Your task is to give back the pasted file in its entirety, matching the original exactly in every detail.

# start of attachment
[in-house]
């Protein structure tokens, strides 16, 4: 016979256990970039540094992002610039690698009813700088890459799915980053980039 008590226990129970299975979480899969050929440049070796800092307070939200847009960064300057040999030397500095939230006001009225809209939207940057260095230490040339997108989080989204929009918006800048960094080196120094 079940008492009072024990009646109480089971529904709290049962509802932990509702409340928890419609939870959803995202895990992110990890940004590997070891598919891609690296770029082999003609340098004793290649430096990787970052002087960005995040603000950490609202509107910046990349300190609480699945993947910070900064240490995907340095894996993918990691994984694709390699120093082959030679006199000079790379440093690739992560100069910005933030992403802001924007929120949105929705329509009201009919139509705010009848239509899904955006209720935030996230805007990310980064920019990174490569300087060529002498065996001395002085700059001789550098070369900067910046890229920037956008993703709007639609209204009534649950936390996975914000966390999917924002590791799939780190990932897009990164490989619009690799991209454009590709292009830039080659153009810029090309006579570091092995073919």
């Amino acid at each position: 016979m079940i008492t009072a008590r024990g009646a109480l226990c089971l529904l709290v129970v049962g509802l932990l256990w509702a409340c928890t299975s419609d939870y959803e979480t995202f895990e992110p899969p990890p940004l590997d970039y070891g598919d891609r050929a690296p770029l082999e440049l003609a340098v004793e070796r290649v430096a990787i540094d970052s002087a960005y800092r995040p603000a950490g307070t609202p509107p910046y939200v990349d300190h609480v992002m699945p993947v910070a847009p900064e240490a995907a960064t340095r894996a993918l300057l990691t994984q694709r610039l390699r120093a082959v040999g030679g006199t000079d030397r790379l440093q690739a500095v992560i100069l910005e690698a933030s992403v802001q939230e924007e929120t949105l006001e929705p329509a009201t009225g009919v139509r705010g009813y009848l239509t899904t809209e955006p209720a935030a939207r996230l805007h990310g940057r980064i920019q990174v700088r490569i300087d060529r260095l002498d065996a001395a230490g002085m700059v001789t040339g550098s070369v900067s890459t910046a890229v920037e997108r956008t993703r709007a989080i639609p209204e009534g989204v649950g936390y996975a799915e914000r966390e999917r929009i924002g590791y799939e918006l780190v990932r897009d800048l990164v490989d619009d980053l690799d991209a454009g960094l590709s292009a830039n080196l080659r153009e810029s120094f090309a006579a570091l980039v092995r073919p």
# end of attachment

[in-house]
């Protein structure tokens, strides 16, 4: 016979256990970039540094992002610039690698009813700088890459799915980053980039 008590226990129970299975979480899969050929440049070796800092307070939200847009960064300057040999030397500095939230006001009225809209939207940057260095230490040339997108989080989204929009918006800048960094080196120094 079940008492009072024990009646109480089971529904709290049962509802932990509702409340928890419609939870959803995202895990992110990890940004590997070891598919891609690296770029082999003609340098004793290649430096990787970052002087960005995040603000950490609202509107910046990349300190609480699945993947910070900064240490995907340095894996993918990691994984694709390699120093082959030679006199000079790379440093690739992560100069910005933030992403802001924007929120949105929705329509009201009919139509705010009848239509899904955006209720935030996230805007990310980064920019990174490569300087060529002498065996001395002085700059001789550098070369900067910046890229920037956008993703709007639609209204009534649950936390996975914000966390999917924002590791799939780190990932897009990164490989619009690799991209454009590709292009830039080659153009810029090309006579570091092995073919």
């Amino acid at each position: 016979m079940i008492t009072a008590r024990g009646a109480l226990c089971l529904l709290v129970v049962g509802l932990l256990w509702a409340c928890t299975s419609d939870y959803e979480t995202f895990e992110p899969p990890p940004l590997d970039y070891g598919d891609r050929a690296p770029l082999e440049l003609a340098v004793e070796r290649v430096a990787i540094d970052s002087a960005y800092r995040p603000a950490g307070t609202p509107p910046y939200v990349d300190h609480v992002m699945p993947v910070a847009p900064e240490a995907a960064t340095r894996a993918l300057l990691t994984q694709r610039l390699r120093a082959v040999g030679g006199t000079d030397r790379l440093q690739a500095v992560i100069l910005e690698a933030s992403v802001q939230e924007e929120t949105l006001e929705p329509a009201t009225g009919v139509r705010g009813y009848l239509t899904t809209e955006p209720a935030a939207r996230l805007h990310g940057r980064i920019q990174v700088r490569i300087d060529r260095l002498d065996a001395a230490g002085m700059v001789t040339g550098s070369v900067s890459t910046a890229v920037e997108r956008t993703r709007a989080i639609p209204e009534g989204v649950g936390y996975a799915e914000r966390e999917r929009i924002g590791y799939e918006l780190v990932r897009d800048l990164v490989d619009d980053l690799d991209a454009g960094l590709s292009a830039n080196l080659r153009e810029s120094f090309a006579a570091l980039v092995r073919p």